Before I begin describing my experience in Trier, I should make a blanket statement about group guilt. There are places in the world that may be indicted for having perpetrated wrongs against someone–or against many. I personally don’t subscribe to collective guilt. I am a United States citizen; not every policy of my country is one with which I agree. Not every war waged by my country was one I supported. But I can’t wear a sign stating this when I meet people from other parts of the world. And I can’t explain my policy to everyone, either. So I don’t carry a collective grudge toward others. It so happens that Trier was a center of Nazi activity before WWII. Anti semitism and persecution of Jews was rampant before and during that war. But a war was fought. The city was bombed. People died. I don’t know how many former Nazis or Nazi sympathizers are alive today, just as I don’t know who the people are in my own country who one time wore hoods and hunted down Jews, blacks and Catholics.
Trier is a beautiful city with a long history. Its past is tied up in the past of Europe. This city sits at the crossroads of several countries. It has been claimed over the centuries as part of one nation or another. Its people have survived, as have many of its historic sites. If you want to understand the history of Europe, then learn the history of Trier. Go to the monuments and read about them.
Trier is a breathtakingly beautiful city–which I discovered as I made a journey from Frankfurt to Nancy, France. In planning my trip I decided Trier was a convenient place to stop for a night’s rest. This municipality on the banks of the Moselle River offered not only rest but memorable vistas. I’m glad Trier was on my way to Nancy because my journey was much enriched by the few hours I spent in this historically significant community.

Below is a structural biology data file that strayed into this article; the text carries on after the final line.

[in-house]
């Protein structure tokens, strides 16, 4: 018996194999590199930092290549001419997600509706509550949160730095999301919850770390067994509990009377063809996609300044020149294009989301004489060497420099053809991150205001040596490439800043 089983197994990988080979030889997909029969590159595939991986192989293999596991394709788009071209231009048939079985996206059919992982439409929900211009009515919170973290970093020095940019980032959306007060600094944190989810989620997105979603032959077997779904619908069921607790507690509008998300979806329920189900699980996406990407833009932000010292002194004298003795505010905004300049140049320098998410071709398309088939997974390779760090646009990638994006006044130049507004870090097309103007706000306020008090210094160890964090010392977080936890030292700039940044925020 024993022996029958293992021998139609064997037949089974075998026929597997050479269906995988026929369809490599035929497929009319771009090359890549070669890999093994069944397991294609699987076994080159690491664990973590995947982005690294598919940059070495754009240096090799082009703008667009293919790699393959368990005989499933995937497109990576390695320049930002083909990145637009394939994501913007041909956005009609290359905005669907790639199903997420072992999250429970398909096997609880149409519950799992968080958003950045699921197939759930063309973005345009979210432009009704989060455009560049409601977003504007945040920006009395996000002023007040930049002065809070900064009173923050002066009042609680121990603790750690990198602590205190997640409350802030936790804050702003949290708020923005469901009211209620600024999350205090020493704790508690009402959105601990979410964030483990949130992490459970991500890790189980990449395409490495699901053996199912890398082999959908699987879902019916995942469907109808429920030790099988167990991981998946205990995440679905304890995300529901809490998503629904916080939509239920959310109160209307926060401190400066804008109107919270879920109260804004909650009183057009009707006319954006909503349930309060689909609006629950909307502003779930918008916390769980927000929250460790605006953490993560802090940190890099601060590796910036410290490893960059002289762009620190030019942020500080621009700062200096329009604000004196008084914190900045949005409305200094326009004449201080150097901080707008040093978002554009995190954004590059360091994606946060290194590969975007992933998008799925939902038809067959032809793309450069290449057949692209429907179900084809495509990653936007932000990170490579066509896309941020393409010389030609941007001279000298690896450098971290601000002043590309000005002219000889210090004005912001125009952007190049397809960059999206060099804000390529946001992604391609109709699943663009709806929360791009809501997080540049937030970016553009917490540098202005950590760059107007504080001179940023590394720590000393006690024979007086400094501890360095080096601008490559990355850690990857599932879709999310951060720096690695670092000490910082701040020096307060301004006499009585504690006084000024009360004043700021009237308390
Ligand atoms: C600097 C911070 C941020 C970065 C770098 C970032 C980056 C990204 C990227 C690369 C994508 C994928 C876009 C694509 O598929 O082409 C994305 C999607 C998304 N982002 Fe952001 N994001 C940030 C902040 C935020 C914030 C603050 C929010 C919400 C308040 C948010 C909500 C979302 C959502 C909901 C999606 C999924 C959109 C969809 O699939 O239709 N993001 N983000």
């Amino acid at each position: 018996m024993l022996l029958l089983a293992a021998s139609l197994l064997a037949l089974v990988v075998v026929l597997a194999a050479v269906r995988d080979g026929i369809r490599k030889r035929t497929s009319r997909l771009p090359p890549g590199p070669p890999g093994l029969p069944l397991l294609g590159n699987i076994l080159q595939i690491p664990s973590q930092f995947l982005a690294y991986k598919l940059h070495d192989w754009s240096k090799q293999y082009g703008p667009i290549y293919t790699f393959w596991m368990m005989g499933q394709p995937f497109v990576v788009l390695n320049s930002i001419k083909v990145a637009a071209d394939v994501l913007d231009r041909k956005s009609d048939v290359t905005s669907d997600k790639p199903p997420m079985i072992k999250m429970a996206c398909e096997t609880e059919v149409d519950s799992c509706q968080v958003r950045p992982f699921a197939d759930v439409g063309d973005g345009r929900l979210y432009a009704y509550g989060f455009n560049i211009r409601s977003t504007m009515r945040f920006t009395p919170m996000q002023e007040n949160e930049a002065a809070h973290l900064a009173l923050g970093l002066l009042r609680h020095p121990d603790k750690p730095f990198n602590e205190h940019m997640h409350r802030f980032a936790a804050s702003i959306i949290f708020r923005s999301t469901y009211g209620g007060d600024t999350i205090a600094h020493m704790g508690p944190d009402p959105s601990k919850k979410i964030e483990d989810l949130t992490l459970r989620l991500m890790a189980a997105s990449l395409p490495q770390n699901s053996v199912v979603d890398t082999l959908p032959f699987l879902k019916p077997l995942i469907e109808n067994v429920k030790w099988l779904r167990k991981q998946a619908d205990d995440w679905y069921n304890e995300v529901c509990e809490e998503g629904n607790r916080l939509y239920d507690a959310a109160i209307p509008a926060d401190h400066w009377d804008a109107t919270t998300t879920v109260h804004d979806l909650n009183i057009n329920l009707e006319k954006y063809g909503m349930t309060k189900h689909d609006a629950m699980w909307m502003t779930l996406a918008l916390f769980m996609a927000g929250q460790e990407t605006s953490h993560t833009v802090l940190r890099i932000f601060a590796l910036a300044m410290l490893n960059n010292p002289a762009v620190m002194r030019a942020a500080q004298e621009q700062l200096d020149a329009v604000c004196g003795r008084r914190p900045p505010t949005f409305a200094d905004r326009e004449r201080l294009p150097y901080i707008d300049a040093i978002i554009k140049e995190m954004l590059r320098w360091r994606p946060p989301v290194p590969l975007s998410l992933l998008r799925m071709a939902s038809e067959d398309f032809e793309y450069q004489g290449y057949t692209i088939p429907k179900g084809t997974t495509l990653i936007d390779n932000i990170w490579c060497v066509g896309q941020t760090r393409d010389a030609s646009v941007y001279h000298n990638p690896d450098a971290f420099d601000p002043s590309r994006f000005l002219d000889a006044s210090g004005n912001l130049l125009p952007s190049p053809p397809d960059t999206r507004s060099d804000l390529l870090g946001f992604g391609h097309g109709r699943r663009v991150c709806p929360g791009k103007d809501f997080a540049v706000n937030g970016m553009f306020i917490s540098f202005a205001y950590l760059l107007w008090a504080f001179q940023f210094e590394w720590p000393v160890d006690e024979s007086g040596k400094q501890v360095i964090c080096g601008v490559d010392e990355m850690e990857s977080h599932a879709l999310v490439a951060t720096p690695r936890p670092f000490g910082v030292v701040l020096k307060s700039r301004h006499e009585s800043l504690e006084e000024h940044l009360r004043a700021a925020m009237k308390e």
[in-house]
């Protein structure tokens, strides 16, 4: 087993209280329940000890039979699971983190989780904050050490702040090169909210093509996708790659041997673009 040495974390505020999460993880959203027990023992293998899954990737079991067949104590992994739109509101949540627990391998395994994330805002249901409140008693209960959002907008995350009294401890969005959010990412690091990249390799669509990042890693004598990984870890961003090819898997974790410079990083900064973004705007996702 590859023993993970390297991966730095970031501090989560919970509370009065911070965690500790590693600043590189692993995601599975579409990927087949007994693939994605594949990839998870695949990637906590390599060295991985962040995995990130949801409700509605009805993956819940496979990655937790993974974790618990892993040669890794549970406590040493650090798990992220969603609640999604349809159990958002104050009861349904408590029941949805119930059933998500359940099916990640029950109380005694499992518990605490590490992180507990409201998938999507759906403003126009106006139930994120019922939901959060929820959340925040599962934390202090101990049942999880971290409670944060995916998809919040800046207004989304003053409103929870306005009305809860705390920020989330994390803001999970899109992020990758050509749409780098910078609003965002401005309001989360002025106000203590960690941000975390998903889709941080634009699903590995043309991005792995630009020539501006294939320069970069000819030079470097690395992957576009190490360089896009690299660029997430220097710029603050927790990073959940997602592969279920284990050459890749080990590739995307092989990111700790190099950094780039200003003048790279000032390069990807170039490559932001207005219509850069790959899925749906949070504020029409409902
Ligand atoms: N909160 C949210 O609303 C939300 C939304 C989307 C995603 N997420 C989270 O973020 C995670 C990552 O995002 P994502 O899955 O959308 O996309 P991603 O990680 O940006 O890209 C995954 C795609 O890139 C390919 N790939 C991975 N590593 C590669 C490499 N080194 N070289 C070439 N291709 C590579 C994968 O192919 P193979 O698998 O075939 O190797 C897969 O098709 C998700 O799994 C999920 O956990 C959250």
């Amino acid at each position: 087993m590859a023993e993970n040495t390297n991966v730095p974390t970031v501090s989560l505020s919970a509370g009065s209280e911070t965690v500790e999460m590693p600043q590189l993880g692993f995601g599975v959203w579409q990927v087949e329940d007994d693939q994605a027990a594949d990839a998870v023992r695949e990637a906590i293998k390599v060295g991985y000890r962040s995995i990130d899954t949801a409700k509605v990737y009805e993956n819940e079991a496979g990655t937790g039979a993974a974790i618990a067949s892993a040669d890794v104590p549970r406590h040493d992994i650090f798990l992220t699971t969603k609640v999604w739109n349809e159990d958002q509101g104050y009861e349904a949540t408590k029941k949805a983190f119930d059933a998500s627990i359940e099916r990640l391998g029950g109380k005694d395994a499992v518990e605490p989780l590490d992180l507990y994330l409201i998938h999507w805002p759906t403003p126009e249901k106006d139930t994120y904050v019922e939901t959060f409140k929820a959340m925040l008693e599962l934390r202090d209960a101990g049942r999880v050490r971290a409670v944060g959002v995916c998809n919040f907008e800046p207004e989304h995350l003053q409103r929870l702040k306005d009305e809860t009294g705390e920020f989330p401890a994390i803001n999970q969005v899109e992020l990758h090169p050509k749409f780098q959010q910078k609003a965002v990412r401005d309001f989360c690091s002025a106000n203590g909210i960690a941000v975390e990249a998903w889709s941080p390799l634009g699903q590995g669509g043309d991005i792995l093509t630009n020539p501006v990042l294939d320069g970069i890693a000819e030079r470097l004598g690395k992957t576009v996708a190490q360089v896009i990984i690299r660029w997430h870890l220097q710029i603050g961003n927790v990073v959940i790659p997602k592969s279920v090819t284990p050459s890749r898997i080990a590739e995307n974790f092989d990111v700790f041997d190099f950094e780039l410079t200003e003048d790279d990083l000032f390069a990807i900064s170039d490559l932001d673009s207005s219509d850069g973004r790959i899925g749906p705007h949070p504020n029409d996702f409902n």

The Altstadt, Trier
Photo by Barbatus on Wikimedia Commons
Calais to Dover Ferry
It’s been a long time since I crossed the English Channel. When I did so, there were two options: fly or take the ferry. The Chunnel was still in concept stage. Recently I checked several review sites to see how people today are experiencing this water crossing. Reviews are mixed, but most of what they complain about would not have given me pause on my journey.
I was much younger and my travel companion was ill. We were leaving Europe because of that illness. We had booked a return to the U.S. on a flight that departed from London. As ill as my companion was, she did not want to miss one moment of her European adventure. So she endured with good cheer the long train ride from Vienna, through France and up to Calais. It was night when the ferry left the Calais pier. I don’t recall food options. What I do remember was that we had to pay more to sit or lie down. The cheapest tickets only allowed passengers to stand. There were a lot of passengers and the sea was rough. Sounds of wretching could be heard in the dark. I felt queasy but managed to complete the journey without embarrassing myself. Meanwhile, my ailing companion smiled and was content to experience the drama of crossing the channel on rough seas.
I think my endorsement of the Calais to Dover ferry has as much to do with travel philosophy as it does with a specific mode of transportation. I’m not a fly-over kind of traveler, and not particularly eager to get from one place to another. I’m content to experience wherever I happen to be. So I’ll always take a train or drive, if I have choice, rather than fly.
The English Channel as seen from Dover Castle
Photo by Marco Sinibaldi on Wikimedia Commons
Reims Cathedral, France
My visit to Reims was incidental to a road trip I was making from Paris to Saarbrucken. I had been in Nancy, France to attend a wedding and had planned a modest tour of the surrounding territory. The Cathedral was too significant to pass by so I made a detour to at least get a look at it.
The grounds and building were swarming with tourists and that always interferes with my enjoyment. However, this cathedral is impressive, despite the crowds. Appreciation of the site is enhanced, I think, by an awareness of its significance in the history of France. I did not understand its importance at the time of my visit and I regret that.